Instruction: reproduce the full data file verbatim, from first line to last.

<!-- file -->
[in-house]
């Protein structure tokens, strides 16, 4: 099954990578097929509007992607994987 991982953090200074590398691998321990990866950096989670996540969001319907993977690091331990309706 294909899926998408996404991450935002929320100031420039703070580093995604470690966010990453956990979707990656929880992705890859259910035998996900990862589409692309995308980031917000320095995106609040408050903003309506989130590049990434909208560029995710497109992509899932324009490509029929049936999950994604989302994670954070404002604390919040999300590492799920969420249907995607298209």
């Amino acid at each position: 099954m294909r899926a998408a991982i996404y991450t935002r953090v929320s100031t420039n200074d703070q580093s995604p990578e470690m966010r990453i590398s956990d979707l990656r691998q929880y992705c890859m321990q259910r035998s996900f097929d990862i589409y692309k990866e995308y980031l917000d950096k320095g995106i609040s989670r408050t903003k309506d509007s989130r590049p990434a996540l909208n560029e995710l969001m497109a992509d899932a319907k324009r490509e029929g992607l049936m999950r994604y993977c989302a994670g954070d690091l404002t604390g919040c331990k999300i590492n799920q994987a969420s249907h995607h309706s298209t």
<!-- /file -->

[in-house]
């Protein structure tokens, strides 16, 4: 099954990578097929509007992607994987 991982953090200074590398691998321990990866950096989670996540969001319907993977690091331990309706 294909899926998408996404991450935002929320100031420039703070580093995604470690966010990453956990979707990656929880992705890859259910035998996900990862589409692309995308980031917000320095995106609040408050903003309506989130590049990434909208560029995710497109992509899932324009490509029929049936999950994604989302994670954070404002604390919040999300590492799920969420249907995607298209």
């Amino acid at each position: 099954m294909r899926a998408a991982i996404y991450t935002r953090v929320s100031t420039n200074d703070q580093s995604p990578e470690m966010r990453i590398s956990d979707l990656r691998q929880y992705c890859m321990q259910r035998s996900f097929d990862i589409y692309k990866e995308y980031l917000d950096k320095g995106i609040s989670r408050t903003k309506d509007s989130r590049p990434a996540l909208n560029e995710l969001m497109a992509d899932a319907k324009r490509e029929g992607l049936m999950r994604y993977c989302a994670g954070d690091l404002t604390g919040c331990k999300i590492n799920q994987a969420s249907h995607h309706s298209t």